Is Foreign Aid Fungible? Evidence from the Education and Health Sectors
This paper adopts a new approach to the issue of foreign aid fungibility. Unlike most existing empirical studies, I employ panel data that contain information on the specific purposes for which aid is given. This approach enables me to link aid that is provided for education and health purposes to recipient public spending in these sectors. In addition, I distinguish between aid flows that are recorded on a recipient's budget and those that are not recorded, and I illustrate how the previous failure to differentiate between on- and off-budget aid produces biased estimates of fungibility. Sector program aid is the measure of on-budget aid, whereas technical cooperation serves as a proxy for off-budget aid. I show that the appropriate treatment of off-budget aid leads to lower fungibility estimates than those reported in many previous studies. Specifically, I find that in both sectors and across a range of specifications, technical cooperation, which is the largest component of total education and health aid, leads to, at most, a small displacement of recipient public expenditures. Copyright 2013, Oxford University Press.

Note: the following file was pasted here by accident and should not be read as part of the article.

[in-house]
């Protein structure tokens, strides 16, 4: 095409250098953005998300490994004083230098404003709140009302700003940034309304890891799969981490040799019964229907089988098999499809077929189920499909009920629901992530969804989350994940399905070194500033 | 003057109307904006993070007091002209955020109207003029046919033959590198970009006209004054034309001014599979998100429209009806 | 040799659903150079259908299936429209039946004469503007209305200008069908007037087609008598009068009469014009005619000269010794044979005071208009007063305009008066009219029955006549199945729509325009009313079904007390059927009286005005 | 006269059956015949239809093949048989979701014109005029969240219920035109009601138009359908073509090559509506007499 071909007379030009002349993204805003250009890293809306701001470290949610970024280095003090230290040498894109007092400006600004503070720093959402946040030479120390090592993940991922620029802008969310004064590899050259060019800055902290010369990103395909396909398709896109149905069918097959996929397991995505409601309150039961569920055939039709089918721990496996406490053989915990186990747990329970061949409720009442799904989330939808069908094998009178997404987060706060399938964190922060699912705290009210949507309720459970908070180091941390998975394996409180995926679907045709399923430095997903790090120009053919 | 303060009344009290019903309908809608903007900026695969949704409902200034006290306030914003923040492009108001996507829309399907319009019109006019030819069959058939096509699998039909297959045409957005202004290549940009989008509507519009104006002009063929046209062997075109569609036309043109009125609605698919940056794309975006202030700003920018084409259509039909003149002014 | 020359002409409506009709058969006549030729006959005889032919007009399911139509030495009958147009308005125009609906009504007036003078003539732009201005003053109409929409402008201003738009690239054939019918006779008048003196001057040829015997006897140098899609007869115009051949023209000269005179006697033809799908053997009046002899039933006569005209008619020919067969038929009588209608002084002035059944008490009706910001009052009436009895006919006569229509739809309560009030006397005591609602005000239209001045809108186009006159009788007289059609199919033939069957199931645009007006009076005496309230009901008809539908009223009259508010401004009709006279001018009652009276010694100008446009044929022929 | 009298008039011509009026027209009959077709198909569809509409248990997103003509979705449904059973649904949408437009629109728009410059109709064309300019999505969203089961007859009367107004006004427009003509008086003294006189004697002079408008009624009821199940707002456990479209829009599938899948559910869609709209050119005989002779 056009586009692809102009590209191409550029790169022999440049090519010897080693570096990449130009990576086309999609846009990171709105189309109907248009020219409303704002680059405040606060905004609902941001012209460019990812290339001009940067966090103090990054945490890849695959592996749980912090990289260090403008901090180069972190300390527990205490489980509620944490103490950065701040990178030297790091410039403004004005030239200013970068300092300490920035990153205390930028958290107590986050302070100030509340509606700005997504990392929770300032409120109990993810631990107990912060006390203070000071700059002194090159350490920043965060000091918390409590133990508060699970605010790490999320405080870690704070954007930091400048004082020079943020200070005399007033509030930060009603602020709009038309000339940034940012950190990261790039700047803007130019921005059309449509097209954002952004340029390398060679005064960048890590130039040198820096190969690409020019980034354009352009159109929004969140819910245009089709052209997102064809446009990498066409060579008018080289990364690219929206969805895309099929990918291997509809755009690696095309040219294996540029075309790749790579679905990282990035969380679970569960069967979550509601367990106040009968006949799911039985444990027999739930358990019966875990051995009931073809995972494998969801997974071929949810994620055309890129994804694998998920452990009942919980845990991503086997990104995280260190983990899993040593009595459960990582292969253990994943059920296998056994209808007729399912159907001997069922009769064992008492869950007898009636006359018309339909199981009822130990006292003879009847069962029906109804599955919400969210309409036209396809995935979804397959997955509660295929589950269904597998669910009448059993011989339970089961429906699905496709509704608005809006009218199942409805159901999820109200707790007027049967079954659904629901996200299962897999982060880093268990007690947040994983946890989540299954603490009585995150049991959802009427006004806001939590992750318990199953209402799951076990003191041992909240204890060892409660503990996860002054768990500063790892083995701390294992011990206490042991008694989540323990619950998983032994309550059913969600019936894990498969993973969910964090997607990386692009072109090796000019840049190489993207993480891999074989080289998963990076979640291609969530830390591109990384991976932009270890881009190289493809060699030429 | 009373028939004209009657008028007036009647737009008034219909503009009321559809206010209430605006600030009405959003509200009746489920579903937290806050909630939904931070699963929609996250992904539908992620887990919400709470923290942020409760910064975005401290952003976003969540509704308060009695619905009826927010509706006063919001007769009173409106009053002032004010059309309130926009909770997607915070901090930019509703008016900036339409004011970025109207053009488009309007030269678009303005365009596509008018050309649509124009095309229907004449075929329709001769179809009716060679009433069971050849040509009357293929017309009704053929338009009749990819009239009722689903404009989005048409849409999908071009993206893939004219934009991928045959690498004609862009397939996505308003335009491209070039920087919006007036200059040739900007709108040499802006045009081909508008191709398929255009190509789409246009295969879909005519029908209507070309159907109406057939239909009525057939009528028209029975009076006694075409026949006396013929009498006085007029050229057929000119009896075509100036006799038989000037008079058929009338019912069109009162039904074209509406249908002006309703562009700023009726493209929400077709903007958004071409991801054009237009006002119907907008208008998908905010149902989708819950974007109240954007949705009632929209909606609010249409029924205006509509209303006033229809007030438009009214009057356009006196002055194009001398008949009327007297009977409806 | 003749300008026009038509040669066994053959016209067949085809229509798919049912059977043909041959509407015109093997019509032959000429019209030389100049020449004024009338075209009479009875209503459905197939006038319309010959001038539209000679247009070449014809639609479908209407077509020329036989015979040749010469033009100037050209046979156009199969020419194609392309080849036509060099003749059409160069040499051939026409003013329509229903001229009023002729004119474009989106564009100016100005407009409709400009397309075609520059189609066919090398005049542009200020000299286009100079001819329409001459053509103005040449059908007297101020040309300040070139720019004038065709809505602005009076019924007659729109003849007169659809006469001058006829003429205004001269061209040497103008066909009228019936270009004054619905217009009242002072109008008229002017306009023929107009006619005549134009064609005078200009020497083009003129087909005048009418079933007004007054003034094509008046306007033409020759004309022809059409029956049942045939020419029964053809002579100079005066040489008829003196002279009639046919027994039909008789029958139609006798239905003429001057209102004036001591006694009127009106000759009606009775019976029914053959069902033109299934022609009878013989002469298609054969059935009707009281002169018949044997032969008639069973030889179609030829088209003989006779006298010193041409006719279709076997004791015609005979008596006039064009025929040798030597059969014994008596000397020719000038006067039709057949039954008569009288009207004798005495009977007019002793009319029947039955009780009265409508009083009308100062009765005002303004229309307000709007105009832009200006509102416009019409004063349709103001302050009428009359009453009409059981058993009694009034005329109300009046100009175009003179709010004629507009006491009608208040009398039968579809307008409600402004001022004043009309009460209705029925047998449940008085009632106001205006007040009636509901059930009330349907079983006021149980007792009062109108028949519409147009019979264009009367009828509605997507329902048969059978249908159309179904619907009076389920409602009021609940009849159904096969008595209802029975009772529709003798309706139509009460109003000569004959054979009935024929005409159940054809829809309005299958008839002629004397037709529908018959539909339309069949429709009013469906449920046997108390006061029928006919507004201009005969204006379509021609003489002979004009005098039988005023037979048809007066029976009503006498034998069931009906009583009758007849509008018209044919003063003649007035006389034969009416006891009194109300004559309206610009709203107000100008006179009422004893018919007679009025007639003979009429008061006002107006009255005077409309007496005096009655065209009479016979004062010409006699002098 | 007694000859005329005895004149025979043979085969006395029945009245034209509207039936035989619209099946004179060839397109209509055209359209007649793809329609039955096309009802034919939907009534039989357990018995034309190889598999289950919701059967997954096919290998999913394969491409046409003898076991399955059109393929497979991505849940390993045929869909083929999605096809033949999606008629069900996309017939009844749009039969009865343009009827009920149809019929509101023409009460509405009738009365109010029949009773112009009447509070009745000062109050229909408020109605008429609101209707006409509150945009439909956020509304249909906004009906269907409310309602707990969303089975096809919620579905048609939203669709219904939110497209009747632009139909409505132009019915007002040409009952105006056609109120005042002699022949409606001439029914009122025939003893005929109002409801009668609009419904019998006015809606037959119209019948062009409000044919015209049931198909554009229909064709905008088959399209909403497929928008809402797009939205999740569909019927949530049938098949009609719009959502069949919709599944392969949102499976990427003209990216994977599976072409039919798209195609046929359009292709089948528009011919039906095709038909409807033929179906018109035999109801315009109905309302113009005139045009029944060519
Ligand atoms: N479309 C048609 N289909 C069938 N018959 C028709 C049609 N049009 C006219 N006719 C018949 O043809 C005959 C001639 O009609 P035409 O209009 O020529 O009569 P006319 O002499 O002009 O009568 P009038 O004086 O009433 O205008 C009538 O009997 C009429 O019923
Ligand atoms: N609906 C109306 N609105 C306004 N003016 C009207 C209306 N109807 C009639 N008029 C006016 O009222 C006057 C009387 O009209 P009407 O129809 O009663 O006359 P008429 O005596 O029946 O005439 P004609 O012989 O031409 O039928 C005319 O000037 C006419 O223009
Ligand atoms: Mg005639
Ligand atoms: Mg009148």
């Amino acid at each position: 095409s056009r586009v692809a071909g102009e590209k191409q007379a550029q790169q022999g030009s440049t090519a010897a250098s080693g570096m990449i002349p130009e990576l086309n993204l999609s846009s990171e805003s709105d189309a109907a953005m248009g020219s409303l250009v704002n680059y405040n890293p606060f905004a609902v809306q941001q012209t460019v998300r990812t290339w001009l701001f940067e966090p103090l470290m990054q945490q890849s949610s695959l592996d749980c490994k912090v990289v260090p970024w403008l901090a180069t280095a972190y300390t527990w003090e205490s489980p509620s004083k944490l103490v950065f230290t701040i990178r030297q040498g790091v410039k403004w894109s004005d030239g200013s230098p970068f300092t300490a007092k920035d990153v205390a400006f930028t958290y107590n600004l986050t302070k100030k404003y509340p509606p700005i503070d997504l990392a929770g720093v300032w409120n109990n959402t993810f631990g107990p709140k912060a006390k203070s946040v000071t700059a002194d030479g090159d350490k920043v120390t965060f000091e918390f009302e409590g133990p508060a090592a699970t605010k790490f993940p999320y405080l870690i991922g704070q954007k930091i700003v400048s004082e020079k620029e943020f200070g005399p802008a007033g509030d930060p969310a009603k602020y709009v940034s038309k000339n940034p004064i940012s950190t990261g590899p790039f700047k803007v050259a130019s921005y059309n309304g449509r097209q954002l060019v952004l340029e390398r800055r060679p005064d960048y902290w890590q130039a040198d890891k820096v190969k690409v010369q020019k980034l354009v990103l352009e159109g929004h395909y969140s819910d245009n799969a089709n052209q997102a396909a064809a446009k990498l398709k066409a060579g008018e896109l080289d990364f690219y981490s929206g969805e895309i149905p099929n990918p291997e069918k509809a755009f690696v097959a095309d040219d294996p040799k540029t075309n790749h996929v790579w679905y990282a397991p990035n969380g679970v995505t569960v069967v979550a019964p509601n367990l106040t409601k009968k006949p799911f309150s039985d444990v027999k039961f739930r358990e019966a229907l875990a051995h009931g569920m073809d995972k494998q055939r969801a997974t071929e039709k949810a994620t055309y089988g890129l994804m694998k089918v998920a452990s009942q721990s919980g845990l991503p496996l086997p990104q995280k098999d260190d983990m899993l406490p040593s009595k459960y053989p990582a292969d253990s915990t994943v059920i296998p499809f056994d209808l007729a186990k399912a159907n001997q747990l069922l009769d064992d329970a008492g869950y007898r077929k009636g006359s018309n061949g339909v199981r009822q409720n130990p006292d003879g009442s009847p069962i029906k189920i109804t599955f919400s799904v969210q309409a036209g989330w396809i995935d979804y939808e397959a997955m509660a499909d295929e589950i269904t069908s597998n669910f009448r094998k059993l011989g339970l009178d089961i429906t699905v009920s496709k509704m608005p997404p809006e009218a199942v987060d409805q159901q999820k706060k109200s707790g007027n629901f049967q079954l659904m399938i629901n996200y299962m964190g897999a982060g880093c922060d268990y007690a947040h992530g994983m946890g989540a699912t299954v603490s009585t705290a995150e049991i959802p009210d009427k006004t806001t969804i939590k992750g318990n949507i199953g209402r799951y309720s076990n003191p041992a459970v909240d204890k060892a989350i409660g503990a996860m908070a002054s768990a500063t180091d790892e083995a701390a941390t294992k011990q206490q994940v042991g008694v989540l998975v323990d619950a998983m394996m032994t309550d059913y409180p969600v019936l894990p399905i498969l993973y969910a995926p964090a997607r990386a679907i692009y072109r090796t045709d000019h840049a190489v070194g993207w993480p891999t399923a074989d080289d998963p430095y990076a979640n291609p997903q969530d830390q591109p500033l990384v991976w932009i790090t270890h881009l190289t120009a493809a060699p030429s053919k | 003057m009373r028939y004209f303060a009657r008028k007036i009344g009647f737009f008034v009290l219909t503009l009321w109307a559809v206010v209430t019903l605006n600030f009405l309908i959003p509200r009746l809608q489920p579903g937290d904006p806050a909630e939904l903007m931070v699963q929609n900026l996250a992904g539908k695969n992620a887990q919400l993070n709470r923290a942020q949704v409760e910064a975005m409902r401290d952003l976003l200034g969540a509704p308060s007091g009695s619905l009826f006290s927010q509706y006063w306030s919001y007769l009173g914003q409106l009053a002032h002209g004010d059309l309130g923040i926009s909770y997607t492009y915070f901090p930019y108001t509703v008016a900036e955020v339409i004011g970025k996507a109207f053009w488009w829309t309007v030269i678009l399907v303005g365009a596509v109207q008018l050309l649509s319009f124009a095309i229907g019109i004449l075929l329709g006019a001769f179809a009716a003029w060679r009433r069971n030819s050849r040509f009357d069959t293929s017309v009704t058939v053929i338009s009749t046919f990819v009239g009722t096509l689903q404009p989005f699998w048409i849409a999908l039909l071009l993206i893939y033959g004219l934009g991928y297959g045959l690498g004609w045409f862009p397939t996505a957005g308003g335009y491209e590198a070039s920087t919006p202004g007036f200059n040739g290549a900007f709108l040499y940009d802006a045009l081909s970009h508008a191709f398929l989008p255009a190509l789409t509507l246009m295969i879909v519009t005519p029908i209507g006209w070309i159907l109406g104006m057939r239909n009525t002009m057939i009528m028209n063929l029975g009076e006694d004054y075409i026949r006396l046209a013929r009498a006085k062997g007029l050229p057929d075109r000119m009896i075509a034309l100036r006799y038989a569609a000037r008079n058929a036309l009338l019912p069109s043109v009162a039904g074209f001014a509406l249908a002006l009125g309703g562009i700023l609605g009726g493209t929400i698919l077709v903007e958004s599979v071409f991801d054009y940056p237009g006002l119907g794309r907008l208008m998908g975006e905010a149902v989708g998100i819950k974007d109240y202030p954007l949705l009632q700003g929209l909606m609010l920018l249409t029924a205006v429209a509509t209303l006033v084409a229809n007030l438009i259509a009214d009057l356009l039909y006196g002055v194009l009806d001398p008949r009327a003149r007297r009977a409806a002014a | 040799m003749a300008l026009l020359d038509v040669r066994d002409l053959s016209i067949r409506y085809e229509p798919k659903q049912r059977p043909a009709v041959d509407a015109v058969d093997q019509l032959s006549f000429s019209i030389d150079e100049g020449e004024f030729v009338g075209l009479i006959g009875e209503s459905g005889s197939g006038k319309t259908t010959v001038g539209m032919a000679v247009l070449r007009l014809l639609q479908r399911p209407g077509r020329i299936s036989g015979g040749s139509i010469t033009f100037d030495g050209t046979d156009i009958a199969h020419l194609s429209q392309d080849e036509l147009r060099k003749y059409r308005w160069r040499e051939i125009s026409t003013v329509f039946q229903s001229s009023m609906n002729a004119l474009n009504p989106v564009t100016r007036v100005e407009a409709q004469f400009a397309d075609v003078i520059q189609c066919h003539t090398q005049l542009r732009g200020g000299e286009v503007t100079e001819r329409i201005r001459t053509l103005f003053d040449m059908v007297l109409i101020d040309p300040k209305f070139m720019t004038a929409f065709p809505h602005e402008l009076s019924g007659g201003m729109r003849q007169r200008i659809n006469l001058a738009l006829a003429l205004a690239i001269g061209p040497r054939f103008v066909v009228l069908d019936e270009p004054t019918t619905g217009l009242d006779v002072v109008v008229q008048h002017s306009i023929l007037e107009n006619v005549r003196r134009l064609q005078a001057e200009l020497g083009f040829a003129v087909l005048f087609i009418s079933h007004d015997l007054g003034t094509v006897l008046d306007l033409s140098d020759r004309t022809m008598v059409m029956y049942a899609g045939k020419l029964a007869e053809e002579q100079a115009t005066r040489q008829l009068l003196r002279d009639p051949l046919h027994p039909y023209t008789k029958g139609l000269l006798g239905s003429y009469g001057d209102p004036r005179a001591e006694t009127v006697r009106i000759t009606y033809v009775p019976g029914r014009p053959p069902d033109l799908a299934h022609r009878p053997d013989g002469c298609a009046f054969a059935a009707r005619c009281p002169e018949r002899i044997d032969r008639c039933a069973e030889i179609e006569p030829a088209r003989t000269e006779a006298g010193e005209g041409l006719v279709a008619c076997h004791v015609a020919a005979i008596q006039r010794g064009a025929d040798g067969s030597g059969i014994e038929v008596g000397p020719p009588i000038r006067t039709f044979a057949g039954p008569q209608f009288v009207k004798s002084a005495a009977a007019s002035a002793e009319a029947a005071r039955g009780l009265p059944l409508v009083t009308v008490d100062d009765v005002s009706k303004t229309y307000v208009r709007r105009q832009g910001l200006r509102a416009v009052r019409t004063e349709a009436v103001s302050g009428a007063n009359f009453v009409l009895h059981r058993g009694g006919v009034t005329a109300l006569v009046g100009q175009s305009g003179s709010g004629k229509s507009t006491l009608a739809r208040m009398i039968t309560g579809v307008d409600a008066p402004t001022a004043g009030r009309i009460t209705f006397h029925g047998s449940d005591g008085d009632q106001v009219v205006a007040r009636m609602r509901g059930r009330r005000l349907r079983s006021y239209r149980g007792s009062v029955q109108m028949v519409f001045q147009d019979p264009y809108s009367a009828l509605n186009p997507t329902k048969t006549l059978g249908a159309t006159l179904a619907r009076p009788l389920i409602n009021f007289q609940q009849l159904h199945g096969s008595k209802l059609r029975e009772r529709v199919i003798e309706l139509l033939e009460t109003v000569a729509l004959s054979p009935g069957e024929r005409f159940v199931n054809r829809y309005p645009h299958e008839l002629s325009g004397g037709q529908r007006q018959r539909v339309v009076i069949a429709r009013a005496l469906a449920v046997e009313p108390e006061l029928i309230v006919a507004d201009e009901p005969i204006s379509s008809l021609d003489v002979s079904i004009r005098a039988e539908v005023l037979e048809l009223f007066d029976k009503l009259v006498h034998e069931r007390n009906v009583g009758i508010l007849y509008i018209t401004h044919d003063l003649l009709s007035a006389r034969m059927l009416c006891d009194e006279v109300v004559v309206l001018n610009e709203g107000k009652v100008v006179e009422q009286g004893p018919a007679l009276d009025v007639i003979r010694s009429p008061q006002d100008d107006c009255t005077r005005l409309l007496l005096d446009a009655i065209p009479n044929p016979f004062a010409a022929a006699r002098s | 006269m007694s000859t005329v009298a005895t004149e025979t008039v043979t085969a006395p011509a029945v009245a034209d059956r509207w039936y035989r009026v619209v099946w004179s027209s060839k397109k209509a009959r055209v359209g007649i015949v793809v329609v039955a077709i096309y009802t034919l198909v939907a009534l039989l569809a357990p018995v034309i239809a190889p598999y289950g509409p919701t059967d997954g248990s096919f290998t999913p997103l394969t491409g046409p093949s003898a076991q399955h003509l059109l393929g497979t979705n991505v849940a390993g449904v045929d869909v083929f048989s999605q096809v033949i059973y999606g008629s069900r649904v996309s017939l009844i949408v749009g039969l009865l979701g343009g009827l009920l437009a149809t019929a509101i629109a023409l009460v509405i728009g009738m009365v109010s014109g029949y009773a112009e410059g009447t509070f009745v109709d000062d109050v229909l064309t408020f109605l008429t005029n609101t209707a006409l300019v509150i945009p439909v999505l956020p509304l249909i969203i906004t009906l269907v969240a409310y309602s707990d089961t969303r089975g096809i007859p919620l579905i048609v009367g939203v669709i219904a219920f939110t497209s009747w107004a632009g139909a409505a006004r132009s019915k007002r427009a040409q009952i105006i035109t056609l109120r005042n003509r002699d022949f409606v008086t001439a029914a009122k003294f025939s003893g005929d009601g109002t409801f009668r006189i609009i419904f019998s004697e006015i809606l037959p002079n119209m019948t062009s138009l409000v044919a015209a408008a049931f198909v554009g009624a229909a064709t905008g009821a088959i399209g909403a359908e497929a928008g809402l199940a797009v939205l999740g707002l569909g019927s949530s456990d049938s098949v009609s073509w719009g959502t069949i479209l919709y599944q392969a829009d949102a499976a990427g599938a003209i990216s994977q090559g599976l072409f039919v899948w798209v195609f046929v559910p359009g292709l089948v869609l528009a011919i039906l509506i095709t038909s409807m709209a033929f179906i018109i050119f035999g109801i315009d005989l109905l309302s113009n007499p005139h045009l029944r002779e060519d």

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Volume (Year): 27 (2013)
Issue (Month): 2 ()
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